Former California city officials convicted in corruption trial
LOS ANGELES (Reuters) - Five former elected officials from the scandal-plagued California city of Bell were convicted on Wednesday of misusing municipal funds by collecting exorbitant salaries in a case that drew national attention as a symbol of public corruption.
The trial stemmed from an explosive scandal in Bell, a small, mostly blue-collar municipality near Los Angeles, following revelations in 2010 that its city manager, Robert Rizzo, was paid a salary of $787,000 - or nearly twice that of President Barack Obama.
Rizzo faces a separate trial with his onetime assistant, Angela Spaccia, on public corruption-related charges.
The Bell scandal fueled a statewide debate over public pay and led to upheaval in the city of over 35,000 residents, who in 2011 voted to replace all their council members.
Capping two weeks of deliberations, a Los Angeles County jury on Wednesday found ex-Mayor Oscar Hernandez and former City Council members Teresa Jacobo and George Mirabal each guilty on five felony counts of misappropriation of public funds and acquitted them of five other counts.
Former Councilman George Cole was convicted of two counts and acquitted of two others, while ex-Councilman Victor Bellow was found guilty of four counts and acquitted of four others.
A sixth defendant, former Councilman Luis Artiga, was acquitted of all 12 counts against him. He wept as Los Angeles Superior Court Judge Kathleen Kennedy told him he was free to go.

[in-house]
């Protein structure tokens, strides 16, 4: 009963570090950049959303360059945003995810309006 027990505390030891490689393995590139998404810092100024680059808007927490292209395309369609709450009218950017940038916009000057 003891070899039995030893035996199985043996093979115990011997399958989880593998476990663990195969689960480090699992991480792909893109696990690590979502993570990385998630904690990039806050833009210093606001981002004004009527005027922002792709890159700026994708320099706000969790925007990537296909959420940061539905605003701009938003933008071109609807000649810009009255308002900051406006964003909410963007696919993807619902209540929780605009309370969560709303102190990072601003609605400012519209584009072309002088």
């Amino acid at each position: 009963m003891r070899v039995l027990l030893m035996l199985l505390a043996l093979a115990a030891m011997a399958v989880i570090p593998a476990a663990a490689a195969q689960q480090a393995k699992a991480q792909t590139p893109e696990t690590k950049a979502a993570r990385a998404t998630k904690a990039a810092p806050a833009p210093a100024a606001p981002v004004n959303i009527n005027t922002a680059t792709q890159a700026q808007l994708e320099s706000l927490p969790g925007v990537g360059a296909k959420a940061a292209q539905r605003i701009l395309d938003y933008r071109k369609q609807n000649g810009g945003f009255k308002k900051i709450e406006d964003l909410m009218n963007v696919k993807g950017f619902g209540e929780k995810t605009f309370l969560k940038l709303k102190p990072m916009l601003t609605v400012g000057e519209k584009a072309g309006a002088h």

After acquitting Artiga, the jury of seven women and five men said they had deadlocked, 9-3, on remaining counts against his five co-defendants. They went home for the day and were expected to return on Thursday morning to resume deliberations.
One juror sent the court a note after the guilty verdicts were reached in which he said he had questions about information he felt had not been "presented properly," and had left him with doubts.
Cole's attorney, Ronald Kaye, seized on the note to ask the judge to question the juror about his verdict, on the grounds that he may have had a doubt that would undermine the panel's unanimous decision on the guilty verdicts.
Judge Kennedy said she was "not going to re-open verdicts that have been reached."
All six former officials on trial had been accused of giving themselves extravagant pay for sitting on various municipal boards - the Community Housing Authority, Surplus Property Authority, Public Financing Authority and Solid Waste and Recycling Authority - that rarely met to conduct business.
Bellow's attorney, Leo Moriarty, said outside court it was unclear how much time behind bars the convicted defendants could face, but he added that they could be sentenced to probation under the counts on which they have been found guilty.
Defense lawyers argued that their clients were wrongly accused, had worked hard for the city and earned their salaries.
The eight former city officials arrested in September 2010 in the investigation were collectively accused of bilking taxpayers out of roughly $5.5 million through excessive salaries, benefits and illicit loans of public money. Then-Los Angeles County District Attorney Steve Cooley called it a case of "corruption on steroids."
The Bell scandal came to light when the Los Angeles Times in a series of articles revealed the city's officials had secretly enriched themselves, and the paper won the Pulitzer Prize in 2011 for its coverage of the story.
(Additional reporting by Dana Feldman:; Editing by Cynthia Johnston, Dan Grebler and Xavier Briand)
DAVOS, Switzerland - Central banks have done their best to rescue the world economy by printing money and politicians must now act fast to enact structural reforms and pro-investment policies to boost growth, central bankers said on Saturday.